Co-combustion of coal and biomass in a fluidised bed reactor

García Fernández, Luis Eduardo (2019) Co-combustion of coal and biomass in a fluidised bed reactor. PhD thesis, University of Nottingham.

[img] PDF (Thesis - as examined) - Repository staff only - Requires a PDF viewer such as GSview, Xpdf or Adobe Acrobat Reader
Download (18MB)


For decades coal has been the main energy source for electricity generation in many parts of the world. Coal combustion is the most intensive producer of CO2, the main greenhouse gas (GHG) in the atmosphere. The continued dominance of fossil fuels, particularly coal, in the energy mix has been going on for decades due to the slow uptake of low-carbon technologies. Among others, co-combustion of coal and biomass is quite a promising alternative in the short-term to achieve major cuts in GHG and pollutant emissions. Nevertheless, the current inability to address technical factors linked to the characteristics of biomass in terms of ash issues during combustion or modification of ash quality limits the increase of biomass ratio in co-combustion. The pursuit of new resources to substitute coal has prompted consideration of the use of woody materials, herbaceous biomass or waste from the agroindustrial sector.

The aim of this research was to investigate the combustion behaviour of coal and biomass blends using a pilot-scale bubbling fluidised bed reactor. The blends were prepared with a traditionally used biomass fuel (i.e. wood) and selected rich in alkali-metals biomass fuels (i.e. wheat straw and spent coffee grounds (SCG)) to investigate the potential of SCG as a fuel and the effect of ilmenite on agglomeration tendency when used as an additive and alternative bed material. To elucidate the interaction between the fuels in the blends and the effect of ash composition, thermogravimetric and ash fusibility studies were performed looking at both the parent fuels and blends.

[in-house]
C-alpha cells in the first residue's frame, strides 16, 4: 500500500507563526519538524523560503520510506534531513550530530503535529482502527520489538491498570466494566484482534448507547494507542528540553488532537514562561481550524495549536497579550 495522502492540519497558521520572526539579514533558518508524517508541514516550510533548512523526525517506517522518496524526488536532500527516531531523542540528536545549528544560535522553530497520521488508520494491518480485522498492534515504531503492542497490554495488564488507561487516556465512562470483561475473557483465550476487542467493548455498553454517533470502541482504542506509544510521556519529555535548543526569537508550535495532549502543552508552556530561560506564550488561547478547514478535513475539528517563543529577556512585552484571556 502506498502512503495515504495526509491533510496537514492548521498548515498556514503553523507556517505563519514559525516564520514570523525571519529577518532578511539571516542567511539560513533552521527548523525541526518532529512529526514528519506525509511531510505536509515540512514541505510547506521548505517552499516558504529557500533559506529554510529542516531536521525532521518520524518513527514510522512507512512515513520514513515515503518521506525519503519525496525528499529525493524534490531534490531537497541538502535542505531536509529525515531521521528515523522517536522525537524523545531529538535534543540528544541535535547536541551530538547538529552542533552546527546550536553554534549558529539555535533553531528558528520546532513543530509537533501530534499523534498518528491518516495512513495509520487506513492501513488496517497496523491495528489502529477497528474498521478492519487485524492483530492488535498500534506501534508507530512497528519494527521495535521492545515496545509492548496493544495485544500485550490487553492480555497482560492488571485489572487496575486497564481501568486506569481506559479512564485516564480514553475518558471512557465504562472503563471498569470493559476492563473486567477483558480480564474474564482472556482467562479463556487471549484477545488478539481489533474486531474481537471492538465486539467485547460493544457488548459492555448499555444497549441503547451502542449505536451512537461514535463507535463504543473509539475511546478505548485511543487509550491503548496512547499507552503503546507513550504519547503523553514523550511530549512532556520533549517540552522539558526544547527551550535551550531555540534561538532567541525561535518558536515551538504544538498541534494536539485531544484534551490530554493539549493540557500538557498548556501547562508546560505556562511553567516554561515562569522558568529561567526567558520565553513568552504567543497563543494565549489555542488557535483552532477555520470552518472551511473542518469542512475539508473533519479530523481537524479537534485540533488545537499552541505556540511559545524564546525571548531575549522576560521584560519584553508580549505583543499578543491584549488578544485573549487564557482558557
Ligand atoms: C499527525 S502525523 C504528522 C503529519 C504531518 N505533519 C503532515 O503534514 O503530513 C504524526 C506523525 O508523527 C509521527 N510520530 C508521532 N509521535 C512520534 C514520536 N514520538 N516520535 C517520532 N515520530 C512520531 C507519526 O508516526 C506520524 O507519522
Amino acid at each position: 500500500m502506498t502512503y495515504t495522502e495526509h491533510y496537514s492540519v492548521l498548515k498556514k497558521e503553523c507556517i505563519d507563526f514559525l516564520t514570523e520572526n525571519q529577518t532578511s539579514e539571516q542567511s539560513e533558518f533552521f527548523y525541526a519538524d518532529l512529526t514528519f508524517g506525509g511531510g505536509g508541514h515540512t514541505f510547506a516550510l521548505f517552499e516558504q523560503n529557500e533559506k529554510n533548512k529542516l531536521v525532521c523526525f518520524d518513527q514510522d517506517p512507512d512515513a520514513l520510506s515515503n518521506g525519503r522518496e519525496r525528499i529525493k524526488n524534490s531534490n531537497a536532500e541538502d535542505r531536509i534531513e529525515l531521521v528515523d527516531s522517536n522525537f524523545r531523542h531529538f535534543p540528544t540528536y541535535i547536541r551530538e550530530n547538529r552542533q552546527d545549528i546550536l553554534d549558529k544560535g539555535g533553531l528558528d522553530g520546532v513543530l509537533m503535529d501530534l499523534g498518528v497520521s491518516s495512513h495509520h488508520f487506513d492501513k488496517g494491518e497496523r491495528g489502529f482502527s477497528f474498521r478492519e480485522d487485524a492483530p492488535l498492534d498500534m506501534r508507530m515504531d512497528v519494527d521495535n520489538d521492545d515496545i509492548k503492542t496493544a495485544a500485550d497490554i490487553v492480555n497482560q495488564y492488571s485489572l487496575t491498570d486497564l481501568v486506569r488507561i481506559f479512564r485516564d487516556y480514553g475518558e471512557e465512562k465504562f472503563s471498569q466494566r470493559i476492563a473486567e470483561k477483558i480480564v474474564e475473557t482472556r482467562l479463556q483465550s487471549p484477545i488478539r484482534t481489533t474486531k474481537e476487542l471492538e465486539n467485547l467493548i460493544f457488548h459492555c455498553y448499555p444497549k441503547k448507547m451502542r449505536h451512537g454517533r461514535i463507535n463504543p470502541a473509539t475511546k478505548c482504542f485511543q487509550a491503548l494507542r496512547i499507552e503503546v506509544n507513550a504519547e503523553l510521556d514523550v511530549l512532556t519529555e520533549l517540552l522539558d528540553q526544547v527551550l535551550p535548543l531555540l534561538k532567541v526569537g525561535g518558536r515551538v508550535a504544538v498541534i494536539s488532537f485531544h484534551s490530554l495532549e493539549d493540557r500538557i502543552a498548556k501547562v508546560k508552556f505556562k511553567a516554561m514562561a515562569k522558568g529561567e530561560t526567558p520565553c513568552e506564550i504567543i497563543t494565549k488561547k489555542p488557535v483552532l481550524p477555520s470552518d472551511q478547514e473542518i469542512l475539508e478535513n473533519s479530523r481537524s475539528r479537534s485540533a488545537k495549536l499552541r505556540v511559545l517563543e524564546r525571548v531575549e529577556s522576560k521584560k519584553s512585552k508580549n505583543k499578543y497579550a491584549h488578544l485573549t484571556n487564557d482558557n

Initially, thermogravimetric studies focused on understanding the thermal decomposition of coal blended with by-products (spent coffee ground (SCG), and coffee husk (CH)) of coffee crop. Blends with wood were included for comparison purpose. The blends were prepared by blending coal with biomass at 10, 30 and 50 wt%. The experiments were performed under inert and oxidising conditions to elucidate the thermal behaviour and fuel interactions. The results showed that the inclusion of either spent coffee grounds or coffee husk in coal combustion can enhance the combustion performance. Indeed, the blends with spent coffee grounds were found to be more reactive than those with coffee husk and with similar characteristics to the blends with wood. It was attributed to the existence of synergistic effects. These results offer compelling evidence of the potential of by-products from the coffee crop, especially spent coffee ground for energetic applications.